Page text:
By Fritz Villafuerte, RFP (originally published in our MoneySense Q3 2015 Issue)
How do you raise the start-up capital for your business?
The question is probably the biggest problem faced by those who want to become an entrepreneur.
Personally, I’ve heard friends say that if only they had enough capital, they would really quit their jobs and put up their own businesses. Admittedly, I was also burdened by this obstacle years ago when I was still working as an employee.
Through the years and several businesses later, I’ve discovered that there are actually many ways to do this. Some are easy and some are not. Some are quite obvious while some takes a little creativity and a bit of due diligence to make it work.
So if you’ve always wished that you had enough funds to start your own business venture, then I hope that these ten ways can help you raise the capital you need to become an entrepreneur.
1. Your Own Savings
The most obvious way to get your startup capital is to save money. Be frugal, live below your means, and pay yourself first. The advantage of this method is that if your business fails, then you owe nothing to anybody and you have no financial burdens to worry about.
However, although this may seem ideal to some, it could take a long time before you finally have enough money saved to start. Recommended for those who are not in a hurry to start a business, and those with very low risk tolerance.
2. Liquidate Assets
Aside from digging into your savings account, you can also sell some of your assets like what my father’s friend did who sold their old family car to put up a small photocopying center.
Depending on the amount of capital you need, you could simply look around the house, and sell whatever you have such as gadgets, jewelries, and even some of your furniture or appliances.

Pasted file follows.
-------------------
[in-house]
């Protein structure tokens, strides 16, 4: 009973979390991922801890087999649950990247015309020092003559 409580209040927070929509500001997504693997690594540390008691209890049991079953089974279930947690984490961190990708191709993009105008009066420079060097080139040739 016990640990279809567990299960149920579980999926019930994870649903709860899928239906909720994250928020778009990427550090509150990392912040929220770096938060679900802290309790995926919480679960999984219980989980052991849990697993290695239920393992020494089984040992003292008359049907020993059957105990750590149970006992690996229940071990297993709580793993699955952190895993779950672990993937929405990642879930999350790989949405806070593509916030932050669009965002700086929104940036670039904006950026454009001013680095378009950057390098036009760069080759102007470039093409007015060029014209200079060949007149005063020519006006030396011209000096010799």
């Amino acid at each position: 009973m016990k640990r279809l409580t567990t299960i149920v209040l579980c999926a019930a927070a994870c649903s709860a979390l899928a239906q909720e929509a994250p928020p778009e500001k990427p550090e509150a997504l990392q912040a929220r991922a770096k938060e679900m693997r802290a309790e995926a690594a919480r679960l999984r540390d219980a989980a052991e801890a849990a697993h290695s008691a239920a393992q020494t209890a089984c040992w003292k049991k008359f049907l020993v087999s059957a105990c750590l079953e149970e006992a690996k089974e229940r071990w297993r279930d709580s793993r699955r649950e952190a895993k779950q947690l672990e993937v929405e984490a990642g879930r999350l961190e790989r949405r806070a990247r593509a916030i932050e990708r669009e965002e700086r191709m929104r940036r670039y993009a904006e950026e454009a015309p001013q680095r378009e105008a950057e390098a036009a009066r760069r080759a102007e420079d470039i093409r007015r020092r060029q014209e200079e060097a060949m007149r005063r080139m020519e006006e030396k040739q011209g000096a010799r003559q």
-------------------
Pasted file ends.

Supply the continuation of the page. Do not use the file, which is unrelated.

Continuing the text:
If you have portfolio investments, you can ask your broker if you can liquidate some of your paper assets or withdraw from your mutual fund or time deposit accounts.
3. Work for Extra Income
We often look for ways to earn extra income only when we are in financial need. What many people don’t realize is that, finding a second job or working on a sideline is a great way to raise capital for your dream business.
Assuming that your current employment can cover all your financial requirements, then the profits from your extra ventures can all go straight to your start-up fund.Going this route can be time consuming and exhausting but it’s relatively faster than just doing the two previous methods.
4. Take Out A Personal Loan
A personal loan is something you can leverage on, especially if you are employed. Depending on your credit history and employment status, some banks and almost all credit card companies are willing to offer these types of loan without much hassle, and without collateral.
Additionally, these salary loans are available in the Philippines through the Government Service Insurance System (GSIS) and Social Security System (SSS). Meanwhile, microfinance institutions can also provide non-collateral personal loans to those who can present to them a sound business plan. You can inquire from Philippine government agencies such as the Department of Trade and Industry (DTI), Small Business Corp (SBC) and the National Anti-Poverty Commission (NAPC) about these micro-financiers.
5. Apply For a Bank Loan
Bank loans are also a viable option to raise capital for your business. Although the interests are much higher than personal loans, the financial strength of banking institutions allows them to provide you with a larger loan amount for your medium scale business ventures. Be ready to give them a good business plan and a collateral for the loan.
Ask your bank if they offer business loans. A brief research shows that some of the SME-friendly banks in the Philippines are Planters Development Bank, Bank of the Philippine Islands (BPI), Development Bank of the Philippines (DBP) and Land Bank of the Philippines.
6. Use Credit Cards
Credit cards can easily be used to gain some business capital. Avail a cash advance or make the necessary purchases for your startup venture. If you always pay your credit card bills in full every month, your credit limit could go as high as P250,000 in a couple of years – which is usually high enough to leverage on and start a business with.
A few reminders if you plan to do this method. First is to remember your cut-off date and do your purchases right after so you’ll have more time to save up. Second is to remember your due date. When you become so busy and engaged with your business, you might forget to pay your bills.